Sunday, January 23, 2005

January 23, 2005
The cover for the travel issue is in the can. Dan Harshberger did a stellar job of applicating my “77 Sunset Trips” painting. Here’s a sneak peek at the painting.

Tomcat's B-day today. He's in Telluride snowboarding.

Tired. Sweaty and grimy. Haven't felt this good, or sore (good sore?) in a long time. Kathy and I loaded at least sixteen tons (and what'd'ya get? Another day older. . .), no make that six tons. Blisters on my fingers, forearms and legs very sore. When I do manual labor, I get ideas. Yesterday's entire legal fantasy-morass was born out of being on one of my uptight neighbor's property line (okay, I was within twenty feet of their house) and having major Lutheran guilt. For some reason when I get within spitting distance of guilt I always picture myself in court defending myself. And thanks to some mysterious, legal eagle machinations, I'm always losing. Things I've said in my past come back to haunt me (the living curse of a incessant ham).

Here's one of the ideas that came to me as I trudged up the ridge with fifty pounds of stolen rock in my knapsack:

Mrs. Bad Gun
She is a feminist squaw. Hates men, hates guns (thus, the moniker). She is the epitome of the race-class and gender protagonist—on steroids. A comic book parody, jujitsu ma-ma, kicking major ass on the frontier.

Typical line: “You Colonialist Pig!” K-Pow! Ching! Ching! Arrrgh!

Another typical line: "I will fight no more, forever—my ass!" K-Pow! Ching! Arrrgh!

On another trip, I thought of this: We childproofed our home, but they are still getting in.

As I passed a stand of creosote bushes, the pungent and poisonous perfume of the desert branches sent me back to being twelve in Kingman. I'm on my way to Hood's to get a fireball (hot bubblegum) and a Squirt. I can hear the airpad cooler banging away in the window, pumping cool air into the darkened market on the south side of Route 66 on Hilltop.

About a month ago I got a call from Mrs. Wyatt Earp (I'm not joking) and she asked me to be in a play she has written about Jack Durant, a famous (and some would say infamous) restauranteur in 1950s Phoenix. Terry Earp's concept is pretty cool. On the darkened stage there is a mysterious drunk at the bar with his head down. He's wearing really scruffy cowboy boots, a trenchcoat and a cowboy hat and for the entire play he is passed out with his head on the bar so the audience can't see who it is. Last night was my night to pass out (Marshall Trimble was one of the previous guest drunks). Kathy thought it would be hoot to eat at the real Durant's prior to the play, so she made a reservation for six and invited Deena and Ursula to join us. The Old World Restaurant is in downtown Phoenix and you still enter through the kitchen, right past the cooks and bus boys. Inside it's all red Victorian walloper, red tuck and roll booths, paintings of Jack's bulldogs on the walls. And the food is still fantastic. Had a glass of cabernet ($8.50) plus an 8 oz. prime rib ($17.50). Really fun. Marilyn Monroe, Joe Dimagio, Dizzy Dean and many famous faces used to frequent this watering hole. Wonderful Russ and I used to go to Durant’s quite a bit in the eighties and nineties. The most famous person I saw there was Lew King (a local fake-cowboy saturday afternoon matinee tv guy, whose claim to fame is he discovered Wayne Newton, who never spoke to him again). He was drunk and yelling. I was impressed.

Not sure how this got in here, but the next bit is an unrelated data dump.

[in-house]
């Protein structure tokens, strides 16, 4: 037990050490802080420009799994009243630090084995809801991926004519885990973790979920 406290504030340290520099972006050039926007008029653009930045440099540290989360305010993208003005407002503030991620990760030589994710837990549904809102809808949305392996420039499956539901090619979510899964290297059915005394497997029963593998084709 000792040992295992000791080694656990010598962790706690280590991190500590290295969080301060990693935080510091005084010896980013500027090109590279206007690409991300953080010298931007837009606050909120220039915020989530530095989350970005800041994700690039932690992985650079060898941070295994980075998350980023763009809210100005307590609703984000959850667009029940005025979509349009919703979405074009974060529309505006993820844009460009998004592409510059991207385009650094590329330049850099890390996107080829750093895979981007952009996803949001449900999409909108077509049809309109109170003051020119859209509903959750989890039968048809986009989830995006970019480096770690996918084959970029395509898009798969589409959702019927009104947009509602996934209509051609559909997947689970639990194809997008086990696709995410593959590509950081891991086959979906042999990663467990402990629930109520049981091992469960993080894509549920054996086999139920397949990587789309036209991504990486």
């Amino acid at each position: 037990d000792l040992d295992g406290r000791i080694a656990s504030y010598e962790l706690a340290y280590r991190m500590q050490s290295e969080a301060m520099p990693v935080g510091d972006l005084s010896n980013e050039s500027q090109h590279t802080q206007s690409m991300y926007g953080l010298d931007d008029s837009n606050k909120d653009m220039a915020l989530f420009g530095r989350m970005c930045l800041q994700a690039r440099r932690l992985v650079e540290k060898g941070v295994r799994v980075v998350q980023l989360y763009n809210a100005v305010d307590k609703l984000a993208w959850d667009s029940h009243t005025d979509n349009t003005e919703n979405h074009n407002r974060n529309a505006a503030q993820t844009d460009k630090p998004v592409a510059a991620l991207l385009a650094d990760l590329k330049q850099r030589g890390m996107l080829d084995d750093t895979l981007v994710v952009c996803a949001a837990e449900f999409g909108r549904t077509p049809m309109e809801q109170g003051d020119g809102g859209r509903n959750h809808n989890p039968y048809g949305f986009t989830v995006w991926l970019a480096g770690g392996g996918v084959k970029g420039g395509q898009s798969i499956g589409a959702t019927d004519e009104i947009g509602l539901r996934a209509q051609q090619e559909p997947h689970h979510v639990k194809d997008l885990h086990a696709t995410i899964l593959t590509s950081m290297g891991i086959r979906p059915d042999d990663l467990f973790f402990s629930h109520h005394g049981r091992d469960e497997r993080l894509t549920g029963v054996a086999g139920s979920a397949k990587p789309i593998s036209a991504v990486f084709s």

Play went well. Gave everyone in the audience a free True West. Got home about ten. Fun and productive day.

"There are many who lust for the simple answers of doctrine or decree. They are on the left and right. They are not confined to a single part of the society. They are terrorists of the mind."
—Angelo Giamatti (1938-89), President, Yale

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